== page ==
Colleges and Universities…what was important to me (and hopefully you too): Boston University

Boston University (BU) in Massachusetts is in the middle of the city. The location of schools is important depending on what you are looking for. I wanted a city, I couldn’t choose a college that didn’t have one close by, thankfully BU was right next to Boston, practically in the city. Access to a city means more job and internship opportunities, another destination for entertainment, public transportation, places to shop and dine outside of campus. For me, a city adds excitement, and I definitely took advantage of the city.

BU boasts hundreds of clubs and rightly so. I personally dedicated 3.5 years of my college career to a student-run fashion and arts publication. It was one of the most impactful parts of my college experience. I recommend joining some sort of club, it allows you to meet others with similar interests.

Making friends in a large college can be daunting. The easiest way is to start with people who value and cherish the same things as you, or can appreciate similar interests as you. Initially, friends tend to be made through living in the same area, that’s how I met my first set of friends. Some I kept in touch with and others (the ones I had less in common with) I let go of. I made the bulk of my friends through other friends, going to clubs, going to school events, and going to classes. Sometimes it can be daunting to make friends, but there are only so many ways to make friends. The companionship of others does not “make” your college experience but it can influence it. There are more creative ways to meet people, but those are the most popular ways.

School events… where to start? There are so many meanings to that, whether it’s open presentations or talks with other groups and organizations, are going to sports games. I purposely tried to attend various events. BU is known for their hockey games, so I went to one. I’m not too interested in sports games, but I had to go to at least one. Boston University had Weeks of Welcome events, every year I went. I watched comedians like Hannibal Buress, Hasan Minhaj, Retta, Colin Jost. I played bingo to win iPads (never won), and went to other little events. Other schools must have similar events, I urge you to go.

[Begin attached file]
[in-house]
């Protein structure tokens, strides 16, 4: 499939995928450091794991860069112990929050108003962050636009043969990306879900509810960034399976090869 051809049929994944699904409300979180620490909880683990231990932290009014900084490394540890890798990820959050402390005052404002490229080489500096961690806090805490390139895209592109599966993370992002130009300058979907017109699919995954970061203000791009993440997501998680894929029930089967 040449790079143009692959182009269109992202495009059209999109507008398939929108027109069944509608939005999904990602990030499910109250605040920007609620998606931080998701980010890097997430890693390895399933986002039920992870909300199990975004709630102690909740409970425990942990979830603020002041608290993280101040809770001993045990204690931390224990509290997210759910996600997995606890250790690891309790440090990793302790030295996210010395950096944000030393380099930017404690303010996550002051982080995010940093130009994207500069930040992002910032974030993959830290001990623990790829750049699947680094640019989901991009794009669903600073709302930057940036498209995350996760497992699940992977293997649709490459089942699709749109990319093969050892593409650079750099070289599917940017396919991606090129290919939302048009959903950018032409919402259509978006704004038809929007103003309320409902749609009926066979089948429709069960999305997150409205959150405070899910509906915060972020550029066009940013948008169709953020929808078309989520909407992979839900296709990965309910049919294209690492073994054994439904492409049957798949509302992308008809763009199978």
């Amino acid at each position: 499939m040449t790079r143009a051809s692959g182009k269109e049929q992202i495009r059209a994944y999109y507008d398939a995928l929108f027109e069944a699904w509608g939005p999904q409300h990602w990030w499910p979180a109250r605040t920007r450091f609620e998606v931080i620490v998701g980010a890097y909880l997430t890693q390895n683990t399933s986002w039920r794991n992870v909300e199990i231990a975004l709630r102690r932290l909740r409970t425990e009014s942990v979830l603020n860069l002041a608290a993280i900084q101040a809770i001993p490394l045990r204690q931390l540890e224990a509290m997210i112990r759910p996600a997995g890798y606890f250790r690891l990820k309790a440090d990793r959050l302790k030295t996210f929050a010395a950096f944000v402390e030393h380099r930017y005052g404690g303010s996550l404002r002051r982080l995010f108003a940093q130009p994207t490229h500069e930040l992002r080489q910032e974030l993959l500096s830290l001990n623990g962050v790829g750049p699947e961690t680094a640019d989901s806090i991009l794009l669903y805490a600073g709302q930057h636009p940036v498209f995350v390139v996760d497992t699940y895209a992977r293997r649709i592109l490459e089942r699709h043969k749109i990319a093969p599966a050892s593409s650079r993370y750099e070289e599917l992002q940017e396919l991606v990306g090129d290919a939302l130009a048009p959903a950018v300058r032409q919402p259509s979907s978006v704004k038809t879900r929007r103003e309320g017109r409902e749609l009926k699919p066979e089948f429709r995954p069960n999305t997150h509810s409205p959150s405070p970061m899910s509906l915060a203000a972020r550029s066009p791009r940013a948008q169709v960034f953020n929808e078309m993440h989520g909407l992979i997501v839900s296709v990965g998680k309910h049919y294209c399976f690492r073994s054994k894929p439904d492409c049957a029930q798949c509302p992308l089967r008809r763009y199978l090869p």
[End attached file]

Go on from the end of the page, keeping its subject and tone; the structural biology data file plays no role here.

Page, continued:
My school had a lot of amenities in order to help the students themselves. The health center had a referral coordinator, that could help students find outside doctors, psychiatrists, etc that accept insurance that isn’t the school’s offered insurance. The school did offer insurance, but if you already have it, you don’t have to pay for it. BU has disabilities and accessibility services, and I know many who have benefited from using their service, from extra time on exams, to class recording pens and note takers. No matter what school you are in, if they have a disabilities and accessibility office, definitely go if you need assistance. 

Although I didn’t study abroad (something I wish I did), a lot of my friends loved the various programs abroad that they were in. It’s not something that you have to do or is the most important thing in your college experience (you can always travel), but I recommend it if you can do it. Science majors, if you want to study abroad, I advise you to plan ahead so that you know what science classes you can take abroad and which ones you can’t.

My school had tutoring services, and I set up a tutoring session with a person every week. I went to group tutoring sessions. I went office hours for some courses, or scheduled to meet with a professor alone. I tried to make sure that I could really help myself in classes that I was struggling in.

I went to the BU Center for Career Development to get assistance in fixing up my resume.

I even went to the dreaded Pre-Professional Office, where I met with advisors to talk about different jobs in healthcare.

BU has many graduate schools. I had internships at the Boston University Medical School, and I took the BU bus (It runs through every BU campus) to travel there. The graduate schools had events and talks.

I was determined to have experience with as many facets of BU as possible, whether it was my freshman year or my senior year. 

You name it, I did it.

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Published by DeeDee

DeeDee Ogbogu is a current post-baccalaureate student at CSUEB. She received a dual degree in Neuroscience and Philosophy from Boston University. She has worked with high school students from disadvantaged neighborhoods teaching workshops about Brain-Machine Interfacing, and Psychological Testing. She is very invested in cultivating the potential in young individuals for a better future and a better society. When she isn’t caught up in doing work, she likes to read, write, edit articles and papers done by others, and listen to music from the time she wakes up to the time she goes to bed. She hopes to go to medical school and receive her MD and PhD.

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